There are vending machines that dispense drinks in front of Hashimoto's house. He has talked to drivers who stop by at the vending machines before they hit the highway. They all say they are leaving because they are afraid of radiation. "Particularly those with babies are worried," Hashimoto says.

Joban Highway has opened the segment from the Iwaki Central interchange to Kanto since March 11. Gasoline supplies started to arrive, and some gas stations re-opened on March 20. Everyone was waiting for the gasoline, but there are many who, as soon as they fill the tanks, they drive out of Fukushima. The long-distance buses to Kanto are full.

Most of Iwaki City is between 30 to 50 kilometer radius from the Fukushima Nuke Plant. The radiation level of the air in the city was high at one point, but since March 17 it has been relatively low. However, when the national government instructed the residents in 20-30 kilometer radius to stay indoors on March 15, the Iwaki City officials told citizens not to go out, using public announcement system.

Vice Mayor of the City, Eiji Suzuki, explains, "It was raining on March 15, and we did not know how the radiation would be [under the rain]. We thought the residents would get confused more if the instructions within the 30-kilometer radius and and outside are different."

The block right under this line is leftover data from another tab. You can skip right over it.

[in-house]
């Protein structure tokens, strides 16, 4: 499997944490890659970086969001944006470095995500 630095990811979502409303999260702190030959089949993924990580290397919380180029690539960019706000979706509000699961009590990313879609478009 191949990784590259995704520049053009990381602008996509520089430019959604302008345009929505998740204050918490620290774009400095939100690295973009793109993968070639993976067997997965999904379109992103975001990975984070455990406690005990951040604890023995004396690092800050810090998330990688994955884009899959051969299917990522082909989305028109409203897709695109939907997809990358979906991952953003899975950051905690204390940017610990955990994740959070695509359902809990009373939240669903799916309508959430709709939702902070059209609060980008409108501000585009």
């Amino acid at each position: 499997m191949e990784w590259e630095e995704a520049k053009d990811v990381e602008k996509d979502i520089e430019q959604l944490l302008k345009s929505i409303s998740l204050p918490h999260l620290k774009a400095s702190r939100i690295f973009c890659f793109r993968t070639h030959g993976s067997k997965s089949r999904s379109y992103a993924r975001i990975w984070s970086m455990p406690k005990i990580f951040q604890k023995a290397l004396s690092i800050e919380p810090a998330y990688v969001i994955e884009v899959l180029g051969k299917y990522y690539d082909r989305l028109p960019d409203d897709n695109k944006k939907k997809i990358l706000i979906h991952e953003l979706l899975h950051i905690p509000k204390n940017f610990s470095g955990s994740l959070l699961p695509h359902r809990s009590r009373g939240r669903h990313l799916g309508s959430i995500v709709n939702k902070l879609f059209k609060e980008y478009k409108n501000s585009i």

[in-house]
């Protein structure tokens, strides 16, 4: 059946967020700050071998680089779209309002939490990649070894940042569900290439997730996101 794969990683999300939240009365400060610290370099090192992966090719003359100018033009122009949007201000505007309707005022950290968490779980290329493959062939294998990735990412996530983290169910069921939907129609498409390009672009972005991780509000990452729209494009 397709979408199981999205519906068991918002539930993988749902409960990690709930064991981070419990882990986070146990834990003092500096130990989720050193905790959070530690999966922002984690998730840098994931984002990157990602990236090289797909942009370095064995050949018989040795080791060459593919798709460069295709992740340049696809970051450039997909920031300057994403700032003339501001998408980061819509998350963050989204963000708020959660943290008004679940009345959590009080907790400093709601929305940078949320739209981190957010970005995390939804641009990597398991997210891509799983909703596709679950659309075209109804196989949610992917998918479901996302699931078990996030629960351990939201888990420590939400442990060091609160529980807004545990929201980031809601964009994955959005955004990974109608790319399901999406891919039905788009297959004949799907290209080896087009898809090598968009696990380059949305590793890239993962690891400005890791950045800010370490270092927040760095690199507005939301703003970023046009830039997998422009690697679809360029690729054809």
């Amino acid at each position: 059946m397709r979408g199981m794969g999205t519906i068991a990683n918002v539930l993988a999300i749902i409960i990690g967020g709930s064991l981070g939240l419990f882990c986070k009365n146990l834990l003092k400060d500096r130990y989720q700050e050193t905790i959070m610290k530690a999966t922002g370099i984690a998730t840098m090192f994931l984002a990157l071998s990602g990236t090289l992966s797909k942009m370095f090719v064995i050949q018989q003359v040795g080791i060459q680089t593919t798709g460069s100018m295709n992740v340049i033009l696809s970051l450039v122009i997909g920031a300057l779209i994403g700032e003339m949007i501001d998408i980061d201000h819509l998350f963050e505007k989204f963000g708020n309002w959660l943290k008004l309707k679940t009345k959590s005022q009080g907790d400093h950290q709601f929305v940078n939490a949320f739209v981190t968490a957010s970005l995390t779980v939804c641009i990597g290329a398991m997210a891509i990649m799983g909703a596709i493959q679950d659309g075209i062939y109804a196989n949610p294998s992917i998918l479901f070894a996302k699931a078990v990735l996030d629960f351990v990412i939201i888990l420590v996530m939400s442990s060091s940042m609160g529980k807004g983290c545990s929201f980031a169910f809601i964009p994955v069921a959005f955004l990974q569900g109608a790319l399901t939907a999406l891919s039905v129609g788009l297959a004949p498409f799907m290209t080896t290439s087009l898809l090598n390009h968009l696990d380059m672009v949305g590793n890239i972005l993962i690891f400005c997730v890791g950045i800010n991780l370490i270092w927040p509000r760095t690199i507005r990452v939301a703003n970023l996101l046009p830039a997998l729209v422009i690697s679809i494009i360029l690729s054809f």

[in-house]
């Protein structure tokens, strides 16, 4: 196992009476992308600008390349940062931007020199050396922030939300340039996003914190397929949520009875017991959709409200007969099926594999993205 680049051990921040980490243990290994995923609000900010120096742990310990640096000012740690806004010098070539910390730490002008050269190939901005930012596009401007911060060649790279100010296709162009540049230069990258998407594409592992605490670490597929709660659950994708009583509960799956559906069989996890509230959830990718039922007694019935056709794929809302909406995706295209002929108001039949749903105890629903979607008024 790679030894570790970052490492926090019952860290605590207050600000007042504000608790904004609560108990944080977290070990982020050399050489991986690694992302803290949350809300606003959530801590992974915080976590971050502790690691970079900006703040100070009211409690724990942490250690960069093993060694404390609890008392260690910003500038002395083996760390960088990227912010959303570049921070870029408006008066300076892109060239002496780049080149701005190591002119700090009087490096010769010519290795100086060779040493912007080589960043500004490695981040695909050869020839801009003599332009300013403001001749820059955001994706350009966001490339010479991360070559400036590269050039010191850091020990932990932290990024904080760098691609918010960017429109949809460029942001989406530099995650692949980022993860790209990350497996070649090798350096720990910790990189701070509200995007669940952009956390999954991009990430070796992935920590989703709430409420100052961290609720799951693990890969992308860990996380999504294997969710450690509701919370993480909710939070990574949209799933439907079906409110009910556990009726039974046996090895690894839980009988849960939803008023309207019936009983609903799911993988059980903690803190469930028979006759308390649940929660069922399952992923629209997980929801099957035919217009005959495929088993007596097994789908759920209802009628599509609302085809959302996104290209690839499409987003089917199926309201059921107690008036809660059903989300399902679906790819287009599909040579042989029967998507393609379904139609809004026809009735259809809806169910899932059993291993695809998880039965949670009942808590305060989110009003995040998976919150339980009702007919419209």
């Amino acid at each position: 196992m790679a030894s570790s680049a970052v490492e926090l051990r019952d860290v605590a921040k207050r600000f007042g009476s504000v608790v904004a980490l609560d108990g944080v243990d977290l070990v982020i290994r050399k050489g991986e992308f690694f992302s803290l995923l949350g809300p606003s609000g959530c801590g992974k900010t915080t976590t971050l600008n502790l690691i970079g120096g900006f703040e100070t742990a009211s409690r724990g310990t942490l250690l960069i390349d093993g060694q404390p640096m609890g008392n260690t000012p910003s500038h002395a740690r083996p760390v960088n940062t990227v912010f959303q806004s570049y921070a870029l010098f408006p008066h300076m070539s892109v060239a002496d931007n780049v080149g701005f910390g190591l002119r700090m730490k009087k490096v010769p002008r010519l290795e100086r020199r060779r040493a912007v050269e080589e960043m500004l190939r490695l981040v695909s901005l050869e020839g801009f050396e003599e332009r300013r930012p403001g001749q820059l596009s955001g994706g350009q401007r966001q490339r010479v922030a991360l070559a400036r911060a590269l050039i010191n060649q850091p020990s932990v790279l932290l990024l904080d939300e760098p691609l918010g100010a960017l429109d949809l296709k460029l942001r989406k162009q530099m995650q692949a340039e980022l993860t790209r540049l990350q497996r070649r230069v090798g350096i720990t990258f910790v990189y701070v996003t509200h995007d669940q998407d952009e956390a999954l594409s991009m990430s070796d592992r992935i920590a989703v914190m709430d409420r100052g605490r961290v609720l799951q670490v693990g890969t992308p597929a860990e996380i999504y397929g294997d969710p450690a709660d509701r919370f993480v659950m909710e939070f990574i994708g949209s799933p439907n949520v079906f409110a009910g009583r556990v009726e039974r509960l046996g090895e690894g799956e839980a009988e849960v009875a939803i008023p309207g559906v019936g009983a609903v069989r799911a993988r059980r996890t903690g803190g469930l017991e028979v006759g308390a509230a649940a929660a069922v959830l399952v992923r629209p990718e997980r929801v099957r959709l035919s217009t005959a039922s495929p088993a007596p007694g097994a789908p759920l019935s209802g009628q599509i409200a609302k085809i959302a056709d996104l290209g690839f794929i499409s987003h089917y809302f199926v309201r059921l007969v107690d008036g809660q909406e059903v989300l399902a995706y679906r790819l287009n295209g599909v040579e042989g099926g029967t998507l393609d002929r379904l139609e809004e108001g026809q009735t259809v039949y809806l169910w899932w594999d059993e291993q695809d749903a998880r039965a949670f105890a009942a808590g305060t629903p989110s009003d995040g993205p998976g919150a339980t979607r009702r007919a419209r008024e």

However, that's not what the city's residents thought. "We're 'safe', according to the national government. But the City seems to be saying we're in danger. Which is it?" A 64-year-old corporate executive is angry. He lives about 40 kilometers away from the plant. "Because of that, the rumor has spread that the entire city is in danger. There is no one who delivers goods to a city where the residents are getting out."

Increasing number of transportation companies who deliver fuel and food from Kanto area stop short, and only deliver them to Koriyama City (Fukushima Prefecture). The city employees and fire fighters drove to Koriyama City to get the delivered fuel and food, but only a limited number of trips were possible due to gasoline shortage.

60% of the households in the City still have no water. "We saw the residents within 20-kilometer radius [not Iwaki City] escape. There is no food, no water in the city. No matter what we at the City say, very few listen."